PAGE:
Annette Walter was chief operating officer of a fast-growing Baltimore real estate company. Her husband, Shawn, a former construction project manager, had launched a successful career in sales.
But in March, the Hunt Valley, Md., couple walked away from the corporate world of fixed schedules and long commutes and went into business for themselves. They bought a 75-year-old company in Baltimore that distributes wooden and plastic pallets. The Walters will run the business from their home.
“This decision was to benefit our lifestyle,” Annette Walter said. “Shawn and I had realized the opportunity was to create your workplace, not have your work create you. I wanted something that had a little bit more autonomy. And we wanted something ... we could build and grow for our family.”
At a time when workers want greater balance between work and personal lives, some professionals find their perfect job by buying into it. Even in a rocky economy, the timing can be right to buy a business, invest in a franchise or start a company from scratch, experts say, especially for those who have built experience and financial resources working for others and can make the jump.
Some professionals turn to entrepreneurship after becoming frustrated with the job market and what they consider a lack of quality jobs, said Bill Clark, a senior managing partner of the business coaching firm Clark Leadership Group in Baltimore.
“One way to beat that is to do something on your own,” Clark said. “This trend is going to grow. It will continue as more and more people in the job market are unable to find employment, particularly those who are willing to take risks and those comfortable in being creative and finding different ways that they can earn a living. The job market five years ago was pretty plentiful, and there wasn’t much reason to risk. Today, it’s a whole different ball game.”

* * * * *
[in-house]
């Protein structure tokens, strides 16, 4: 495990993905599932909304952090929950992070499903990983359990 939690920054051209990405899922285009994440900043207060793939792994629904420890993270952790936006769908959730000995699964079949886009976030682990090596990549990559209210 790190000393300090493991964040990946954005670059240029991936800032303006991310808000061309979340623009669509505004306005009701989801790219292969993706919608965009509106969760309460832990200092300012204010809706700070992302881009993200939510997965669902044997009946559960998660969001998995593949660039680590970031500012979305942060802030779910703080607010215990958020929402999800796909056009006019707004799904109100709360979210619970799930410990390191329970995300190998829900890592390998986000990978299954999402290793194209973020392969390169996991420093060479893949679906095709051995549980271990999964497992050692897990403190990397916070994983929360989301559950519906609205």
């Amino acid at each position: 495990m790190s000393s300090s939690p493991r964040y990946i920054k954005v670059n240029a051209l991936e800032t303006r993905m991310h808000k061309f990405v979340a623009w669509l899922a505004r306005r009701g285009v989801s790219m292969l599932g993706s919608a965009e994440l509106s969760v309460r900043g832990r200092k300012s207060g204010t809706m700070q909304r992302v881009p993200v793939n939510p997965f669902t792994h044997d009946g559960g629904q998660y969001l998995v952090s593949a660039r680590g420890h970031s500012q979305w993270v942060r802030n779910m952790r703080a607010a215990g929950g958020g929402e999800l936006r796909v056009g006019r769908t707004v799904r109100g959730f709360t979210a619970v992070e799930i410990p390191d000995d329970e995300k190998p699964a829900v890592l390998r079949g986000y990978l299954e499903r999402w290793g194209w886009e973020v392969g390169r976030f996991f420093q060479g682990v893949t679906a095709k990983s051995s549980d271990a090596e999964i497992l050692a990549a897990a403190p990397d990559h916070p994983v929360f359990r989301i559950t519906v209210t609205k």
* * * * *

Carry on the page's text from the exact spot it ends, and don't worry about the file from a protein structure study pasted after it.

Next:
It’s still not the best time to start a new business. Demand for goods and services remains tepid in the current economy, said Heidi Shierholz, a labor economist at the Economic Policy Institute in Washington.
“That doesn’t bode well for somebody who wants to start their own business,” she said.
Business startups, which tend to rise and fall with the cycle of the overall economy, have fallen steadily since peaking in mid-2006, when more than 650,000 establishments were less than a year old, according to the U.S. Department of Labor.
Since the recession started in December 2007, business startups have seen the steepest decline since the early 1990s. The number of new businesses in the year ending March 2010, just over 500,000, was lower than in any year since 1994, when the Bureau of Labor Statistics began tracking entrepreneurship.
Regardless of whether the economy is strong or weak, entrepreneurship is not for everyone, Clark said.
“It requires being … comfortable with taking risk” and approaching business creatively, he said. “If I said to you, ‘I know a great business to get into, and it will cost you $50,000,’ and you look at your home and say, ‘I have $50,000 of equity,’ a lot of people would say, ‘No, I won’t touch that.’ Others would say, ‘It looks like a good opportunity; I’ll take the risk.’ Everyone approaches this differently.”
Alan Klug, a Baltimore native with an accounting background, had worked in the consulting branch of KPMG for six years, traveling the East Coast for his job, when he ran across an ad for a 1-800-Got-Junk franchise and found no one had claimed the Baltimore territory. It appealed to him because he could stay in Baltimore, where he and his wife wanted to raise a family, rather than relocating to New York or Boston, and cut back on travel. Yet he struggled with the thought of leaving the corporate world.
“I liked the polish that came along with a corporate environment, but as the job search unfolded, the only way to stay in Baltimore and raise a family here without traveling was to start a business of some sort,” he said. In the Got-Junk franchise, he saw “a huge opportunity. These guys have taken this down-and-dirty, fragmented business and polished it and professionalized it.”
He also felt the timing was right. He could afford it without taking out loans or finding investors, and he and his wife were expecting their first child. He invested nearly $60,000, including $32,000 for part of the Baltimore territory and working capital for trucks, uniforms and advertising.